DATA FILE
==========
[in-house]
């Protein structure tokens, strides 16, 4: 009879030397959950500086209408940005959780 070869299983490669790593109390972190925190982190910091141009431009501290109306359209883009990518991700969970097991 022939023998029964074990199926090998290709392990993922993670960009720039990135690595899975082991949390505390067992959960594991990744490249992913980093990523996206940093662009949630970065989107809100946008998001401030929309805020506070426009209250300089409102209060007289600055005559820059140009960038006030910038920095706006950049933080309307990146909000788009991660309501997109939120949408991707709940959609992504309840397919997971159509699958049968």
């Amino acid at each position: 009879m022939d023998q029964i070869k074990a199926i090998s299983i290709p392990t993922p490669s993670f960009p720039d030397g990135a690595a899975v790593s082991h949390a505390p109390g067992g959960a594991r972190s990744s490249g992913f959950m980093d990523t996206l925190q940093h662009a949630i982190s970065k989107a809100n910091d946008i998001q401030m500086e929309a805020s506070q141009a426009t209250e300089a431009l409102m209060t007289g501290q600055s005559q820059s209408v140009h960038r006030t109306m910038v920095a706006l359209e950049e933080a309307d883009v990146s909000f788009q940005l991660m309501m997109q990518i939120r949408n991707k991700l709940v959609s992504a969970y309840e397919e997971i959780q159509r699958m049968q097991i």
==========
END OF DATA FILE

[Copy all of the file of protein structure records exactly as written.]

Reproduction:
[in-house]
């Protein structure tokens, strides 16, 4: 009879030397959950500086209408940005959780 070869299983490669790593109390972190925190982190910091141009431009501290109306359209883009990518991700969970097991 022939023998029964074990199926090998290709392990993922993670960009720039990135690595899975082991949390505390067992959960594991990744490249992913980093990523996206940093662009949630970065989107809100946008998001401030929309805020506070426009209250300089409102209060007289600055005559820059140009960038006030910038920095706006950049933080309307990146909000788009991660309501997109939120949408991707709940959609992504309840397919997971159509699958049968």
């Amino acid at each position: 009879m022939d023998q029964i070869k074990a199926i090998s299983i290709p392990t993922p490669s993670f960009p720039d030397g990135a690595a899975v790593s082991h949390a505390p109390g067992g959960a594991r972190s990744s490249g992913f959950m980093d990523t996206l925190q940093h662009a949630i982190s970065k989107a809100n910091d946008i998001q401030m500086e929309a805020s506070q141009a426009t209250e300089a431009l409102m209060t007289g501290q600055s005559q820059s209408v140009h960038r006030t109306m910038v920095a706006l359209e950049e933080a309307d883009v990146s909000f788009q940005l991660m309501m997109q990518i939120r949408n991707k991700l709940v959609s992504a969970y309840e397919e997971i959780q159509r699958m049968q097991i």